WASHINGTON — Diplomatic efforts to halt Syria's bloodshed have "failed" and the world must send military aid to rebels to stop further slaughter, US Senator John McCain said Tuesday at a refugee camp in Turkey.
"Make no mistake: the situation in Syria is an armed conflict. This is a war," the Republican McCain said at a Syrian refugee camp in Hatay, Turkey near the Syrian border, referring to the year-long conflict between the forces of strongman President Bashar al-Assad and opponents to the regime.
"Diplomacy with Assad has failed, and it will continue to fail so long as Assad thinks he can defeat the opposition in Syria militarily," McCain said in a joint statement with independent Senator Joe Lieberman, who has long backed McCain's stance on Syria.
"And right now, using tanks and artillery and even attack helicopters, Assad has the upper hand on the battlefield."
The two lawmakers visited the Syrian refugee camp Tuesday, the day regime forces were supposed to halt all violence as part of a ceasefire deal brokered by UN-Arab League envoy Kofi Annan.
The senators said their visit to Hatay was in no way related to that of Annan, who was at the camp on the same day.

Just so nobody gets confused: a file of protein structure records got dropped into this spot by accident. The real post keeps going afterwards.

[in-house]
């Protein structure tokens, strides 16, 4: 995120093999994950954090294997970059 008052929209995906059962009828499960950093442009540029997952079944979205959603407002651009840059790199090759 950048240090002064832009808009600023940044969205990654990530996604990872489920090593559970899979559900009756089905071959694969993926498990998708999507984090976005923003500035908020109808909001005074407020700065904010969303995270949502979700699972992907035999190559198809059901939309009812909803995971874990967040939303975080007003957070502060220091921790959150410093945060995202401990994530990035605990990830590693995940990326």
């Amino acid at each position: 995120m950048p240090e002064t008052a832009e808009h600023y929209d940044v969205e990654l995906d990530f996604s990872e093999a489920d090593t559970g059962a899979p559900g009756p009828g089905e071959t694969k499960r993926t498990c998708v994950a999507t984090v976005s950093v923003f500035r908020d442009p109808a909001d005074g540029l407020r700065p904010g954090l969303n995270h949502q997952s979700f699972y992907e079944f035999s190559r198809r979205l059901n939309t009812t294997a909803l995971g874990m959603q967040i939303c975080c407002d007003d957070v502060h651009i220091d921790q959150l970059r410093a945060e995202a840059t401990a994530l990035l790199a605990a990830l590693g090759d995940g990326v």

"We respect Mr. Annan's desire to find an end to the killing in Syria. Unfortunately, Bashar al-Assad does not share this goal," McCain and Lieberman said.
"The slaughter in Syria has now claimed more than 10,000 lives. And it is not a fair fight," they said, adding "Assad is being armed and resupplied by Russia and Iran" and that Iranian operatives may be on the ground helping Assad's forces.
"Under these conditions, no one should think that Assad will stop killing and leave power anytime soon. Indeed, the unanimous opinion of everyone we have spoken with on our visit is that there is no end in sight to the horrific violence in Syria."
McCain has made several calls to help arm the rebels. President Barack Obama's administration has refused, instead agreeing with Turkey last month on the need to send "non-lethal" aid.
"It was clear during this visit that the Syrian people and our friends in this region are looking to the United States for leadership on Syria, and unfortunately, they are not finding it," McCain said.
Fifty-two people including 28 civilians were killed across Syrian on Tuesday, monitors said.
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